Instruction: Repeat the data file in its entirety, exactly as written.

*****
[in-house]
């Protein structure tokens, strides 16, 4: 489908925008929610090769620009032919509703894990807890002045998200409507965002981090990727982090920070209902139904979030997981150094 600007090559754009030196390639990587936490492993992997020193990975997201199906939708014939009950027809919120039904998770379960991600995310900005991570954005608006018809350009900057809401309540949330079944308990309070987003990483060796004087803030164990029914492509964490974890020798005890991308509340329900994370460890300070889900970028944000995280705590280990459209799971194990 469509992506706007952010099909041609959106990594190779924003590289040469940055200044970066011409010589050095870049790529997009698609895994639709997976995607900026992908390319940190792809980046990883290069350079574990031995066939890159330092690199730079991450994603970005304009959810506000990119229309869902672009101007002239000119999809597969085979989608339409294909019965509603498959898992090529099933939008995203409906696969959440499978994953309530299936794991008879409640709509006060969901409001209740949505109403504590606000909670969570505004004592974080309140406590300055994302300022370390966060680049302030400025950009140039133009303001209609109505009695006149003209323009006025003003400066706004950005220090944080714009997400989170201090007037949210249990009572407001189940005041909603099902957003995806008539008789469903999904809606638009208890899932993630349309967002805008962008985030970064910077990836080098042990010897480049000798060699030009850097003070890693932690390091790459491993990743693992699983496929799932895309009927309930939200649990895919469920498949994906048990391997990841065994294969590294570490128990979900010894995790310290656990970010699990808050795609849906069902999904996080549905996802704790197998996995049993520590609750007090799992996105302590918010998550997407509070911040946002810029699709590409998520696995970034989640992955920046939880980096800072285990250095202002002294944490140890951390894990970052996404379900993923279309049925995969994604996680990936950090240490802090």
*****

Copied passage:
[in-house]
């Protein structure tokens, strides 16, 4: 489908925008929610090769620009032919509703894990807890002045998200409507965002981090990727982090920070209902139904979030997981150094 600007090559754009030196390639990587936490492993992997020193990975997201199906939708014939009950027809919120039904998770379960991600995310900005991570954005608006018809350009900057809401309540949330079944308990309070987003990483060796004087803030164990029914492509964490974890020798005890991308509340329900994370460890300070889900970028944000995280705590280990459209799971194990 469509992506706007952010099909041609959106990594190779924003590289040469940055200044970066011409010589050095870049790529997009698609895994639709997976995607900026992908390319940190792809980046990883290069350079574990031995066939890159330092690199730079991450994603970005304009959810506000990119229309869902672009101007002239000119999809597969085979989608339409294909019965509603498959898992090529099933939008995203409906696969959440499978994953309530299936794991008879409640709509006060969901409001209740949505109403504590606000909670969570505004004592974080309140406590300055994302300022370390966060680049302030400025950009140039133009303001209609109505009695006149003209323009006025003003400066706004950005220090944080714009997400989170201090007037949210249990009572407001189940005041909603099902957003995806008539008789469903999904809606638009208890899932993630349309967002805008962008985030970064910077990836080098042990010897480049000798060699030009850097003070890693932690390091790459491993990743693992699983496929799932895309009927309930939200649990895919469920498949994906048990391997990841065994294969590294570490128990979900010894995790310290656990970010699990808050795609849906069902999904996080549905996802704790197998996995049993520590609750007090799992996105302590918010998550997407509070911040946002810029699709590409998520696995970034989640992955920046939880980096800072285990250095202002002294944490140890951390894990970052996404379900993923279309049925995969994604996680990936950090240490802090």